Wednesday, 3 November 2010

Workplace relations? Comp claim on public servant's motel romp

The Canberra Times
03 Nov, 2010

A public servant who was injured while having sex on a work trip has
taken her battle for compensation to the Administrative Appeals Tribunal.

The woman was in Nowra for a conference in November 2007 when she
and her partner engaged in sexual activity in her motel room and pulled a
glass light fitting from the wall. It fell on the woman, injuring her nose
and one of her teeth.

After the Australian Government's workplace safety and compensation
authority, Comcare, refused the woman's claim, she sought a review of
the decision in the AAT.

Counsel for Comcare, Andrew Berger, said the activity that led to the
injury was ''a frolic of the applicant's own'' and that she should not be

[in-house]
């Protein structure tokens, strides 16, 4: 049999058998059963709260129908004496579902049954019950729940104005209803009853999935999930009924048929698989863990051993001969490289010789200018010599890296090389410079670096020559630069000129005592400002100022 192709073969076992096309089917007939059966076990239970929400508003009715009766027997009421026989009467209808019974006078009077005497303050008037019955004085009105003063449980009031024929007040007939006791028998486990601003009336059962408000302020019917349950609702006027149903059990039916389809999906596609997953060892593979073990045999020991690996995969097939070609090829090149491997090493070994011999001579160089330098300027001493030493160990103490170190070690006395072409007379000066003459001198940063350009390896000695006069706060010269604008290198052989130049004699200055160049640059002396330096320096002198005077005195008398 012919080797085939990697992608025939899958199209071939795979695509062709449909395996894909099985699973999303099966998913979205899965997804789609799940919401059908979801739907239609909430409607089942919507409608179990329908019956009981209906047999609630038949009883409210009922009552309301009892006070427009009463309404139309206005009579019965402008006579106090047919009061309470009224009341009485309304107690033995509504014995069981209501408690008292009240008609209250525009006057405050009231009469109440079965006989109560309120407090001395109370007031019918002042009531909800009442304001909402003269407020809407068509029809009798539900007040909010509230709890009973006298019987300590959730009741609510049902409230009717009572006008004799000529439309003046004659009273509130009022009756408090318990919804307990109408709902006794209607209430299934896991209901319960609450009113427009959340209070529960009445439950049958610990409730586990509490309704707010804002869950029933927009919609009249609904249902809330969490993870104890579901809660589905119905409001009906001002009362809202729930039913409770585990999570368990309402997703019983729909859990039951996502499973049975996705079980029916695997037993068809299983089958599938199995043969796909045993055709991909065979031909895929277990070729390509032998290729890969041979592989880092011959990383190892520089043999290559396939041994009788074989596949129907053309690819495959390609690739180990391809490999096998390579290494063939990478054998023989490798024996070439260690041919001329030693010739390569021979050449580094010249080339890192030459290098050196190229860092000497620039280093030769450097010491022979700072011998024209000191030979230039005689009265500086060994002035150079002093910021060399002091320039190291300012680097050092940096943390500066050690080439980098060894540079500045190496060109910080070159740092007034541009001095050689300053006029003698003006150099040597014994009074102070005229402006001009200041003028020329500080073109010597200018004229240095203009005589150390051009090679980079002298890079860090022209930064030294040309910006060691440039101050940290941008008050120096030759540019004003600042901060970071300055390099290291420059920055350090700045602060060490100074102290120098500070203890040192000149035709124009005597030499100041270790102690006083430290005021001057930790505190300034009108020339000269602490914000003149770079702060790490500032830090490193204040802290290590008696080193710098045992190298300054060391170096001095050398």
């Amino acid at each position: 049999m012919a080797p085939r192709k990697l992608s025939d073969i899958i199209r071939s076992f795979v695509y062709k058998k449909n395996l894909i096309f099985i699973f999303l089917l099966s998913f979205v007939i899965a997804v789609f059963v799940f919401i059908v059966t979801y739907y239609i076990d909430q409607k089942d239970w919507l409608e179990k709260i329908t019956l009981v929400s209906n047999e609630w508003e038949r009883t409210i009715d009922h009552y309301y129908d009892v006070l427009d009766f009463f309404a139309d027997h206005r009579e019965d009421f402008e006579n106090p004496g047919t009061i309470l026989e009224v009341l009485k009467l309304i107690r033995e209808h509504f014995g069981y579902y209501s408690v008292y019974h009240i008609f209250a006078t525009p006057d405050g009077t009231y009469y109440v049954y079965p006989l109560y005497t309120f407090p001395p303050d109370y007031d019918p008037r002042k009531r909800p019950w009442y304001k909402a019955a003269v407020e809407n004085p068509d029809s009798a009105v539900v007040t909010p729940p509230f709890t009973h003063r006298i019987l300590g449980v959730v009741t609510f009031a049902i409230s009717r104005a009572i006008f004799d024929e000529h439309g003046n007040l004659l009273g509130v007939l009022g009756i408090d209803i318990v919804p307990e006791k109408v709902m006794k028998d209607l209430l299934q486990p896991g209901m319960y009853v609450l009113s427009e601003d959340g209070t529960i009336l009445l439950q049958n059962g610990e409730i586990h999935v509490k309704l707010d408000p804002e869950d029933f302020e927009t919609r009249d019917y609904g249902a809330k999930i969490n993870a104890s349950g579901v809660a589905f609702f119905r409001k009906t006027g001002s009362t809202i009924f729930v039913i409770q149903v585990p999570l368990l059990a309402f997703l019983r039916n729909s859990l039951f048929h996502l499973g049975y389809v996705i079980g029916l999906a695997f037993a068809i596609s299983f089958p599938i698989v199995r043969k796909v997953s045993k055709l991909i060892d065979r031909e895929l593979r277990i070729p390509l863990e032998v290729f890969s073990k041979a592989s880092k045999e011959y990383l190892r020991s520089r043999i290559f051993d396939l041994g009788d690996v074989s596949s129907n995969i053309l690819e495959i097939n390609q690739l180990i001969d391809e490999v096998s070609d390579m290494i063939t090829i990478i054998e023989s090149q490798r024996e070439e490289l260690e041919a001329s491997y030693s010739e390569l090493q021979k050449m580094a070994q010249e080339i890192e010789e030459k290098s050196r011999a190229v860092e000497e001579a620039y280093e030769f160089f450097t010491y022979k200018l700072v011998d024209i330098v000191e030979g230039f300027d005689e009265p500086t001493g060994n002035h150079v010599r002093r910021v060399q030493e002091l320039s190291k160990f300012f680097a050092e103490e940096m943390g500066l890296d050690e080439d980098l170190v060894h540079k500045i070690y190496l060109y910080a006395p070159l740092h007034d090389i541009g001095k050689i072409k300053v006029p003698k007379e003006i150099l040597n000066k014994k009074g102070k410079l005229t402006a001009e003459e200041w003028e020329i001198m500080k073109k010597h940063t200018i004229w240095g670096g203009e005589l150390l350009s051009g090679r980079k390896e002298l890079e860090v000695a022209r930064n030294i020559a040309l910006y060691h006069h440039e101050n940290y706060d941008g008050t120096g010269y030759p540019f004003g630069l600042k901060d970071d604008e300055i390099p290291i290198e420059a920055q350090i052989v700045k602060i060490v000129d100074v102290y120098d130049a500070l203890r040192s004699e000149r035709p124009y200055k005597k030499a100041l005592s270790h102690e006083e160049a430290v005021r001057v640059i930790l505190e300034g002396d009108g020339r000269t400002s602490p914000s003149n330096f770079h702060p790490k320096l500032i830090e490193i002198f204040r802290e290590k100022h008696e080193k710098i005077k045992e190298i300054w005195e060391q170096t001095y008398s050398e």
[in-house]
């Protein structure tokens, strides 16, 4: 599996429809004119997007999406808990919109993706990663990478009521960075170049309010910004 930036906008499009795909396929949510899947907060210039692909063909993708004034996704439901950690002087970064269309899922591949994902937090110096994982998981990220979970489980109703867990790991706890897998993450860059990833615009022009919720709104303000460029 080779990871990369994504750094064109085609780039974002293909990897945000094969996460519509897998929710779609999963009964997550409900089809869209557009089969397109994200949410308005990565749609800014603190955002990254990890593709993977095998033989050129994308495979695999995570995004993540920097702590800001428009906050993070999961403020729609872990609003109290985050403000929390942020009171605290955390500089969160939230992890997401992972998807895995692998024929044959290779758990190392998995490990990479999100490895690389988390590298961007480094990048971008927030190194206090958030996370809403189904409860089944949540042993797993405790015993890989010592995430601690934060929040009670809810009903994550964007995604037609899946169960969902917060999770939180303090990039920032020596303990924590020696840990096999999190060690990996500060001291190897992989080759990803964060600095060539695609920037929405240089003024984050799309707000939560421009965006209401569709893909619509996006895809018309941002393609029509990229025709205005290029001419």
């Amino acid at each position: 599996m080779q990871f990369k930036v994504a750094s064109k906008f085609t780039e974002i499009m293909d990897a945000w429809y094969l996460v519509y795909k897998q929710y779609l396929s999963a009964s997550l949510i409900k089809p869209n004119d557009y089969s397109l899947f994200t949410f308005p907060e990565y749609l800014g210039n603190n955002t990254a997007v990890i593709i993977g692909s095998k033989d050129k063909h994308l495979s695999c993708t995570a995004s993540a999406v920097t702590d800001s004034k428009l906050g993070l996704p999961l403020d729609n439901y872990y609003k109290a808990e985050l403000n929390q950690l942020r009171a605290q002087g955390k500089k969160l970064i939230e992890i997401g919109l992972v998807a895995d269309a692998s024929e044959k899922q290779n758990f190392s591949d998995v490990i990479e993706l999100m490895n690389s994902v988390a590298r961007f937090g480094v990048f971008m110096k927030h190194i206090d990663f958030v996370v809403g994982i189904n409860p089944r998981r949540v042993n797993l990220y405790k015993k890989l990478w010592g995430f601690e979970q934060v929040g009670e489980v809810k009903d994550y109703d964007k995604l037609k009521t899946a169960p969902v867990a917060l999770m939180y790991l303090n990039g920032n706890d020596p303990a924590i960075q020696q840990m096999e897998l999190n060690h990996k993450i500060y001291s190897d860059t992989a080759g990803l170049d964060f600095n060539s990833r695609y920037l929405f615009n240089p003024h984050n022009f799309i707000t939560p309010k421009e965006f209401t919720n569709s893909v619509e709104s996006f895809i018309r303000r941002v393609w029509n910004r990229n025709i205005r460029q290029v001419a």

awarded workers' compensation.

He said taxpayers should not have to foot the bill for injuries over which an
employer had no control.

''If it is a quintessentially private activity, it is not fair that taxpayers pay for
 the consequences of that activity,'' he said.

''When the applicant decided to embark on quintessentially private activities ...
 the nexus between the activity and work was broken.''

Asked by Senior Member Professor Robin Creyke how he distinguished
between going out to dinner and being injured, and being injured during
sex in a motel room, Mr Berger said the distinction lay in what activities
were explicitly authorised or reasonably incidental.


1 comment:

Anonymous said...

This really tarnishes the plight of genuine injured workers!